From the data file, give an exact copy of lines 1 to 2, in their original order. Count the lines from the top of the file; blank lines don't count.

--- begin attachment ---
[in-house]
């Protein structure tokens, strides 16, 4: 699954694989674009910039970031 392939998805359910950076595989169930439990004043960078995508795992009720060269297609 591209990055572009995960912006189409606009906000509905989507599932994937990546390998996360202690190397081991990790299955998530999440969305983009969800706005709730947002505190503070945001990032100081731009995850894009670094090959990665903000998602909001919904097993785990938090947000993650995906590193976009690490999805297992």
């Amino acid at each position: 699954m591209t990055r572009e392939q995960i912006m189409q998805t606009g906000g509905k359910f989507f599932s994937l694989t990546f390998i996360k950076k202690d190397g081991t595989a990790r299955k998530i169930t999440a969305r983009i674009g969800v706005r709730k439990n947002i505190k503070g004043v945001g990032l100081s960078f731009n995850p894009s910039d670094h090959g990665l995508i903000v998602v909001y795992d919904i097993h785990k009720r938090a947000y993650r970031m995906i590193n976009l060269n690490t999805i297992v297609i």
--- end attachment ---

[in-house]
């Protein structure tokens, strides 16, 4: 699954694989674009910039970031 392939998805359910950076595989169930439990004043960078995508795992009720060269297609 591209990055572009995960912006189409606009906000509905989507599932994937990546390998996360202690190397081991990790299955998530999440969305983009969800706005709730947002505190503070945001990032100081731009995850894009670094090959990665903000998602909001919904097993785990938090947000993650995906590193976009690490999805297992």